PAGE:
The classroom transformed into a little bit of “Seussville” at the beginning of this month! The kids loved our Dr. Seuss author study, and they were so excited each day to get to read some of their favorite Dr. Seuss books to our special stuffed friends (from Kohl’s!) The Reading Restaurant challenge was to create a “Green Eggs and Ham Cafe”–they were given green play doh, green string, and green markers to create food, menus and recipes! They served their creations to their customers, The Sneetch and Marvin K. Mooney. 🙂
After reading a new favorite, Daisy Head Maisy, and then watching the movie version, the kids created daisy head hats! I had to get a picture!
My junior scientists were THRILLED as we did a mini science lesson about solids & liquids, and then created Oobleck to go with the Dr. Seuss book, Bartholemew and the Oobleck! It is a fantastic story with a message about appreciating what you have, and also saying the important words, “I’m sorry.” Our experiment was all kinds of messy fun, so we took it outside to explore. We were trying to figure out if Oobleck was a liquid or a solid. (You can make your own oobleck at home with cornstarch, water, and a little bit of food coloring.) It is TOO COOL.
When you pick up Oobleck, you can roll it and make it into a ball, but it after holding it’s shape for a few moments, it will “liquify”. So interesting!
Our science learning continues as we study heredity and traits of plants! One of our first activities for this unit was to observe two like plants and identify their similarities and differences. We grabbed our clipboards and took a mini field trip to our school garden!
We were fascinated as we watched several giant bumblebees actually coming to pollinate the flowers! Well, some of us didn’t watch. Some of us ran! 🙂
We took our observations indoors at the writing table. During reading stations, the kids were able to observe a variety of flowers, leaves, and stems, comparing the flowers and checking out some of their parts with magnifying glasses.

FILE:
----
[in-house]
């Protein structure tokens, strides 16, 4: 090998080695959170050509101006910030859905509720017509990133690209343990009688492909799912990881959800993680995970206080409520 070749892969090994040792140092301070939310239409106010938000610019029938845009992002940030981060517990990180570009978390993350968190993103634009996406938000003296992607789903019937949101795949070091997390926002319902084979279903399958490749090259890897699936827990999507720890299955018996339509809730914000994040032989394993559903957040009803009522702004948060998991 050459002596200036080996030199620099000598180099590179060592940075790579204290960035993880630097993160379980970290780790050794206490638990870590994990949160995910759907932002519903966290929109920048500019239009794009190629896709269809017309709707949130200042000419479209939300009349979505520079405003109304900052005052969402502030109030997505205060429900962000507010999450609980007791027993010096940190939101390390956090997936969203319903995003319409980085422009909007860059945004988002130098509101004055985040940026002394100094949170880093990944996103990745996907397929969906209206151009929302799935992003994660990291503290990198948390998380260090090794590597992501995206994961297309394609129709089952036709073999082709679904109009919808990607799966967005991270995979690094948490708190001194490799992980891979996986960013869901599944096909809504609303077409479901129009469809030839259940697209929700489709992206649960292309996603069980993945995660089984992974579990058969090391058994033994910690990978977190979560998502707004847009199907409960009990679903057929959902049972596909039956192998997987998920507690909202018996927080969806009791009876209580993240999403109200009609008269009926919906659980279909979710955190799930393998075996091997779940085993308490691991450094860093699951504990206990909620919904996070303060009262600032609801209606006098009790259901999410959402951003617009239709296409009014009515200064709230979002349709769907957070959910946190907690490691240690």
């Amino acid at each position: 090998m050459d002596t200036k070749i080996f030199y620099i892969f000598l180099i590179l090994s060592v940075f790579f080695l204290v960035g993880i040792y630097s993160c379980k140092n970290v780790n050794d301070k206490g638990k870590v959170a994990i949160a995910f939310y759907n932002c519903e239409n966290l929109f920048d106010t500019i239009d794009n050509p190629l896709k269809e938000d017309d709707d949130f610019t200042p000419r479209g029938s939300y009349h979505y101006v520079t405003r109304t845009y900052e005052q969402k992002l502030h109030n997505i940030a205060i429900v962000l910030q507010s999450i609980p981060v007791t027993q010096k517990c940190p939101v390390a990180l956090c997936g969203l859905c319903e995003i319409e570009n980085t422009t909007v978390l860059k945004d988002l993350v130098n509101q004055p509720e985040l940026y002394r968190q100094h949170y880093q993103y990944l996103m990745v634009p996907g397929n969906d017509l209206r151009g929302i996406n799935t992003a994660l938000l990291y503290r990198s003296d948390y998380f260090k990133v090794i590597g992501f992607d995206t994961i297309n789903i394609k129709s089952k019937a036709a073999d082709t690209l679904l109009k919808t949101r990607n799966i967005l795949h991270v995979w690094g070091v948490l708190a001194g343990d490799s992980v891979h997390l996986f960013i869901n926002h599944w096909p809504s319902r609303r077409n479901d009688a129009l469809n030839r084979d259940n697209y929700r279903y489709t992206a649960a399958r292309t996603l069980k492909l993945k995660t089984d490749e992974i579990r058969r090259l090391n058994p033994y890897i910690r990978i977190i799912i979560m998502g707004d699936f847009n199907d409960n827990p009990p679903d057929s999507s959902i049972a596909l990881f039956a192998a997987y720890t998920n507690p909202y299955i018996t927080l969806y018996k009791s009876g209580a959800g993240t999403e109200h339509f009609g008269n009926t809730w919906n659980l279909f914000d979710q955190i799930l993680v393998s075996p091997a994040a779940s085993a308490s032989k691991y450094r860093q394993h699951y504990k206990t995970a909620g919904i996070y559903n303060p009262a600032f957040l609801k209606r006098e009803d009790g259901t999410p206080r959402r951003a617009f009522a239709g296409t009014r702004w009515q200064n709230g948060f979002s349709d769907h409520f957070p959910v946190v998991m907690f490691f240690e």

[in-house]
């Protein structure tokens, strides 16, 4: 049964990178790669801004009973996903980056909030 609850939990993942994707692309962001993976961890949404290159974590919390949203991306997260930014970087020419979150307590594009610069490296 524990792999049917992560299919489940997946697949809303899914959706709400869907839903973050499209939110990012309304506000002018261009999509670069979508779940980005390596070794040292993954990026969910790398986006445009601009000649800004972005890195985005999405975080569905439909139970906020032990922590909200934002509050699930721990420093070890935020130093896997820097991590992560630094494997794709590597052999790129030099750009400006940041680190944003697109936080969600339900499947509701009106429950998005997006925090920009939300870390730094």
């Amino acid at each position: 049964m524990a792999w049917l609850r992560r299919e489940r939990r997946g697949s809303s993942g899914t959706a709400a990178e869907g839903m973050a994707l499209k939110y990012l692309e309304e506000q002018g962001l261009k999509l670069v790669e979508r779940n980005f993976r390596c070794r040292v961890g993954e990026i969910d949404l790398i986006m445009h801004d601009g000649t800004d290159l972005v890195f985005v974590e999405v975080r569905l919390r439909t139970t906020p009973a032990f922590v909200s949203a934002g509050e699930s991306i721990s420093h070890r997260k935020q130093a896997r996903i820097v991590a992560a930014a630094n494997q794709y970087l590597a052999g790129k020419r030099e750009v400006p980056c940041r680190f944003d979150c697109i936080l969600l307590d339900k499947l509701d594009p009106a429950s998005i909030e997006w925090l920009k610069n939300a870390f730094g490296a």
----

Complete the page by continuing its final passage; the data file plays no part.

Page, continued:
During our morning STEM (Science, Technology, Engineering, and Math) tubs, some students were inspired to build their own creative Lego garden!
One of our science lessons began only with a question: Do ALL seeds look like what they grow into? Then I taped 6 baggies filled with different seeds to the front board for observation. I wrote down their guesses of what the seed could be below each bag. I didn’t reveal the seed packet until after the students made their guesses. We discovered that corn and pea seeds look like what they grow into. The other seeds did not look like what they grow into.
In teams of two, we planted “mystery seeds”. We made scientific predictions about what we thought our seeds might grow into–fruit, vegetable, or flower. I am REALLY hoping they begin to grow soon. A little worried about my own gardening skills! HA! 🙂
We also completed a plant STEM activity. The challenge was to construct a model of a tree–with roots, a stem, and leaves–and, the tree must stand upright. The junior scientists were given a list of materials they would be provided with–a cup, soil, straws, and pipe cleaners. First, they had to develop a plan for what they thought they might do before they were given the materials. The students worked in teams to begin constructing their model. Many were surprised that they had to change their original plans, because it was not working the way they had mapped it out! They also realized that working with another friend, they had to share ideas and talk about changes they wanted to make together. When the kids shared at the end, many revealed that they thought the activity was harder than they thought it would be–but none of them ever said that–they kept pushing through, trying different ways to make their trees, and they worked for 30 minutes diligently. So AWESOME. Little engineers at work!
Check out the finished “tree models” below, and their adorable creators:
As you can see, we are definitely “GROWING” as learners this year!